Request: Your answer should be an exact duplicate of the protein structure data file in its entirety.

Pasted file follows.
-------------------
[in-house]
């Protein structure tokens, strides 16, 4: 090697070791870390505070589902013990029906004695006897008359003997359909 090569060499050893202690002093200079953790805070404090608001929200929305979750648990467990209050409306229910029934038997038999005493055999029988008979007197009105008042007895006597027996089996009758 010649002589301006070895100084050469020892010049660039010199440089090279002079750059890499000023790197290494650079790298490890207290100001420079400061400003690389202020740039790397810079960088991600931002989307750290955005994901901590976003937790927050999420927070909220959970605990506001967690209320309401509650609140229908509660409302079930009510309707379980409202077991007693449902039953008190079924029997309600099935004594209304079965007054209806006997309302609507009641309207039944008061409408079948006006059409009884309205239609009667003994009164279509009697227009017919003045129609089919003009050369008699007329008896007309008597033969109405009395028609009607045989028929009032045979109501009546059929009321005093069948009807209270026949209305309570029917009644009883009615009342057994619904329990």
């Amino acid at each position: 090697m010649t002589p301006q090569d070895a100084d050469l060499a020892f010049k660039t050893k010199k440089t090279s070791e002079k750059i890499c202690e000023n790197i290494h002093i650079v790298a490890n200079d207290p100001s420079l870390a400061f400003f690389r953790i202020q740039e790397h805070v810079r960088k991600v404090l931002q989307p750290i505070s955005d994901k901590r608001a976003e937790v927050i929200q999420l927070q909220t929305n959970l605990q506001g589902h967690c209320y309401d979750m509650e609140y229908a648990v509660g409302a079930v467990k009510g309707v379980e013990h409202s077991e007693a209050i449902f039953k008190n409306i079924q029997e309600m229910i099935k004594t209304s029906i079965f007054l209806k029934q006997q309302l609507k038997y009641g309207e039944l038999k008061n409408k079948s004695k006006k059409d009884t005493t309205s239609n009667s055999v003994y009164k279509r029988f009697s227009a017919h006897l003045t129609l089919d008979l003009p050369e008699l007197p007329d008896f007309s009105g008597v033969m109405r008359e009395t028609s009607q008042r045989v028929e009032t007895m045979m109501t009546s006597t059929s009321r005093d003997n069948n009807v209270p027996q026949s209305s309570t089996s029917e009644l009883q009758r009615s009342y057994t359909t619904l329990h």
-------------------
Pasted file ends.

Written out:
[in-house]
């Protein structure tokens, strides 16, 4: 090697070791870390505070589902013990029906004695006897008359003997359909 090569060499050893202690002093200079953790805070404090608001929200929305979750648990467990209050409306229910029934038997038999005493055999029988008979007197009105008042007895006597027996089996009758 010649002589301006070895100084050469020892010049660039010199440089090279002079750059890499000023790197290494650079790298490890207290100001420079400061400003690389202020740039790397810079960088991600931002989307750290955005994901901590976003937790927050999420927070909220959970605990506001967690209320309401509650609140229908509660409302079930009510309707379980409202077991007693449902039953008190079924029997309600099935004594209304079965007054209806006997309302609507009641309207039944008061409408079948006006059409009884309205239609009667003994009164279509009697227009017919003045129609089919003009050369008699007329008896007309008597033969109405009395028609009607045989028929009032045979109501009546059929009321005093069948009807209270026949209305309570029917009644009883009615009342057994619904329990």
């Amino acid at each position: 090697m010649t002589p301006q090569d070895a100084d050469l060499a020892f010049k660039t050893k010199k440089t090279s070791e002079k750059i890499c202690e000023n790197i290494h002093i650079v790298a490890n200079d207290p100001s420079l870390a400061f400003f690389r953790i202020q740039e790397h805070v810079r960088k991600v404090l931002q989307p750290i505070s955005d994901k901590r608001a976003e937790v927050i929200q999420l927070q909220t929305n959970l605990q506001g589902h967690c209320y309401d979750m509650e609140y229908a648990v509660g409302a079930v467990k009510g309707v379980e013990h409202s077991e007693a209050i449902f039953k008190n409306i079924q029997e309600m229910i099935k004594t209304s029906i079965f007054l209806k029934q006997q309302l609507k038997y009641g309207e039944l038999k008061n409408k079948s004695k006006k059409d009884t005493t309205s239609n009667s055999v003994y009164k279509r029988f009697s227009a017919h006897l003045t129609l089919d008979l003009p050369e008699l007197p007329d008896f007309s009105g008597v033969m109405r008359e009395t028609s009607q008042r045989v028929e009032t007895m045979m109501t009546s006597t059929s009321r005093d003997n069948n009807v209270p027996q026949s209305s309570t089996s029917e009644l009883q009758r009615s009342y057994t359909t619904l329990h």